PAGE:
Having a hard time finding anything to be thankful for? Do you think your life is about as bad as it can get? Or is that one nagging issue still bringing you down on a day when you should be focused on giving thanks?

If any of that is the case, you obviously don’t know Martin Rinkart. He was a Lutheran minister in Eilenburg, Saxony, during the Thirty Years’ War (1618-1648). He is also a man from whom we all can learn a great deal about thankfulness.

Eilenburg was a stronghold of protestantism and thousands of refugees fled there as the Catholic army, led by the brutal Albrecht von Wallenstein, swept through Germany and the lowlands killing any protestants unfortunate enough to fall into their hands.

The city was ravaged by famine and pestilence, was under a nearly constant siege, and three times was overrun by the Papal armies. Yet as many of the city’s clergy left to seek a less difficult ministry, Rinkart soldiered on.

The most severe plague was in 1637, when only three pastors remained for a city filled with refugees numbering in the tens of thousands. Rinkart opened his home to scores of diseased and starving people, and even mortgaged his house and future income to buy food to feed them all.

The Swedish army had surrounded the city, and during the siege thousands of people died, including the other two pastors and even Rinkart’s own wife. He alone was left to minister to the sick and conduct funerals for the dead — nearly 50 died every day, and Rinkart even took up the role of gravedigger when no one else was left to perform the task. The selfless preacher performed 4,480 funerals in the space of only a few months.

The physical suffering he had brought upon the city not enough, the Swedish commander demanded the residents of Eilenburg either pay him 30,000 thalers (a king’s ransom, a sum the poor refugees could not begin to pay), or he would sack the town and put everyone to the sword.

Rinkart, now the de facto leader of the city, left the safety of the walls to meet the Swedish commander and plead for mercy. He was refused, and returned to the town, where he summoned the people together at the city gates and said, “Come, my children, we can find no mercy with men, let us take refuge in God.”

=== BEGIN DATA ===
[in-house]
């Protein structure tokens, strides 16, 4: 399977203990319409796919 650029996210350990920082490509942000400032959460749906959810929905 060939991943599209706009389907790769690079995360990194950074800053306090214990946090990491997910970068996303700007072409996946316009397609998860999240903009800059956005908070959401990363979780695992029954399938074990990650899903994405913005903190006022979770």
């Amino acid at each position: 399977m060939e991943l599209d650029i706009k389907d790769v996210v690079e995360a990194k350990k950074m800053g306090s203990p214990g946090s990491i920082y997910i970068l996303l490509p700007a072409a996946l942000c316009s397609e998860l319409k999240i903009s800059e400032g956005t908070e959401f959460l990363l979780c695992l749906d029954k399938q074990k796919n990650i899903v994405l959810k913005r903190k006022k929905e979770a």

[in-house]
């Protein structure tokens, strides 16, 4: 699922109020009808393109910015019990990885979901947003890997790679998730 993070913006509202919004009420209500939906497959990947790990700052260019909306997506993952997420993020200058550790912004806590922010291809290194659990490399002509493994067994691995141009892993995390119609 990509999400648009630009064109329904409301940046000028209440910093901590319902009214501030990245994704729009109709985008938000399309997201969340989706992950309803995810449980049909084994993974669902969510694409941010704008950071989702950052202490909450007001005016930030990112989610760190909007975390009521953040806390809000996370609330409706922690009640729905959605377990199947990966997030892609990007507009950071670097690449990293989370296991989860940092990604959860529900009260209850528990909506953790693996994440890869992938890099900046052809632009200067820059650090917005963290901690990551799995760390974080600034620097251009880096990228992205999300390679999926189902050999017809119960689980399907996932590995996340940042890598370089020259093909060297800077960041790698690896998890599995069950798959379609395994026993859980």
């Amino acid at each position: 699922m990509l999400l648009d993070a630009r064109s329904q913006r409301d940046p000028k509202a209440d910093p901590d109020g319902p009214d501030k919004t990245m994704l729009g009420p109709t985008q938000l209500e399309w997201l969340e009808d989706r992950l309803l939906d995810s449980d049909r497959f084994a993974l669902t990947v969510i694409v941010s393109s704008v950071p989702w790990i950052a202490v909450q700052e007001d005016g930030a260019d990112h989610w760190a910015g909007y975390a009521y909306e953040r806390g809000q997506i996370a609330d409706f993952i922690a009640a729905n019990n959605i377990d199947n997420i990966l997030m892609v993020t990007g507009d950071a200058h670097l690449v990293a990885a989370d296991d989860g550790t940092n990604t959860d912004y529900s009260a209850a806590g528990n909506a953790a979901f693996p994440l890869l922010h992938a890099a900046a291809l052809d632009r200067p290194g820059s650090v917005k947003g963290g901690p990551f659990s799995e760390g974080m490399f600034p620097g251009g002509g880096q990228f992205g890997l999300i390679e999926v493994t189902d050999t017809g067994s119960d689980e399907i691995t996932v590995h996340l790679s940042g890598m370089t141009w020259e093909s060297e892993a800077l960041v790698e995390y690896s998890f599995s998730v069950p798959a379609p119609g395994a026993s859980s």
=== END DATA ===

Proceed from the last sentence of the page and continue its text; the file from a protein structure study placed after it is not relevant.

Almost to a man, the townspeople fell on their knees, and led by Rinkart, they prayed fervently for more than an hour. As hopeless as the situation may have seemed, mercy was indeed found with God — for the Swedish commander was so moved by their devotion that he lowered his demand to 2,000 florins (the price of a day’s supplies for his army), lifted the siege, and marched away.

A few days later, Rinkart held a special service celebrating God’s faithfulness and Eilenburg’s deliverance. Though nearly half of their previous congregation had fallen to famine or disease during the siege, those that remained sang with great fervor the now-famous hymn Rinkart had written for the occasion:

Now thank we all our God, with heart and hands and voices,
Who wondrous things has done, in Whom this world rejoices;
Who from our mothers’ arms has blessed us on our way
With countless gifts of love, and still is ours today.

O may this bounteous God through all our life be near us,
With ever joyful hearts and blessed peace to cheer us;
And keep us in His grace, and guide us when perplexed;
And free us from all ills, in this world and the next!

All praise and thanks to God the Father now be given;
The Son and Him Who reigns with Them in highest Heaven;
The one eternal God, whom earth and Heaven adore;
For thus it was, is now, and shall be evermore.

This was a man who had lost everything there was to lose — If anyone ever had an excuse to wallow in self-pity, it would have been him. Martin Rinkart lost wife, friends, children, money, possessions, health — and still, when the horror finally ended, he did not gather his flock to mourn the pain they had undergone and friends they had lost, but rather to sing a hymn of thanksgiving. A hymn of thanksgiving not for material blessing and a comfortable life, but for God’s faithfulness and preserving Grace.

If I were to lose everything, this kind of faith would be hard. I honestly don’t know if I could do what Rinkart did — hopefully none of us ever has the need to. Regardless, no matter what the current circumstances of your life may be, today or in the future, remember this — if you have experienced God’s Grace, you have everything to be thankful for.

Who shall separate us from the love of Christ? Shall tribulation, or distress, or persecution, or famine, or nakedness, or peril, or sword? As it is written:

“For Your sake we are killed all day long; We are accounted as sheep for the slaughter.”

Yet in all these things we are more than conquerors through Him who loved us. For I am persuaded that neither death nor life, nor angels nor principalities nor powers, nor things present nor things to come, nor height nor depth, nor any other created thing, shall be able to separate us from the love of God which is in Christ Jesus our Lord.

By Jonathan Hermes